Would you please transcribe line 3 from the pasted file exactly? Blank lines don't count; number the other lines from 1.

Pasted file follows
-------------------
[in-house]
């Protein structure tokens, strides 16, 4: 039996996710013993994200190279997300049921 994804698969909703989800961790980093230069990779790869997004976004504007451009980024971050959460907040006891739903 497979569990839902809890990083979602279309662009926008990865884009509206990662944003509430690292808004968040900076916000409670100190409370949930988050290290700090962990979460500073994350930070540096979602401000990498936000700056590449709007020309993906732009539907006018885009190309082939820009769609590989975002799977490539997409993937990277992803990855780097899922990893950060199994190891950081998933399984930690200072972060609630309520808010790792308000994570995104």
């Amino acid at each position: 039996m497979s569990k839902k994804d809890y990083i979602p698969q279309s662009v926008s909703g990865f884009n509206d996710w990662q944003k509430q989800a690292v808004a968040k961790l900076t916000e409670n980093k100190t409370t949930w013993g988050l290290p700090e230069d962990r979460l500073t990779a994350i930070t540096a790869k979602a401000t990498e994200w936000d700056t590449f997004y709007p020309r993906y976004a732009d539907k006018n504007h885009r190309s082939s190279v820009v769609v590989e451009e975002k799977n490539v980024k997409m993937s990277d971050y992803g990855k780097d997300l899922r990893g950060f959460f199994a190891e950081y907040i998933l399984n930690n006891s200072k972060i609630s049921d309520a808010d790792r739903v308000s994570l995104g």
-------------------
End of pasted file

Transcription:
């Amino acid at each position: 039996m497979s569990k839902k994804d809890y990083i979602p698969q279309s662009v926008s909703g990865f884009n509206d996710w990662q944003k509430q989800a690292v808004a968040k961790l900076t916000e409670n980093k100190t409370t949930w013993g988050l290290p700090e230069d962990r979460l500073t990779a994350i930070t540096a790869k979602a401000t990498e994200w936000d700056t590449f997004y709007p020309r993906y976004a732009d539907k006018n504007h885009r190309s082939s190279v820009v769609v590989e451009e975002k799977n490539v980024k997409m993937s990277d971050y992803g990855k780097d997300l899922r990893g950060f959460f199994a190891e950081y907040i998933l399984n930690n006891s200072k972060i609630s049921d309520a808010d790792r739903v308000s994570l995104g």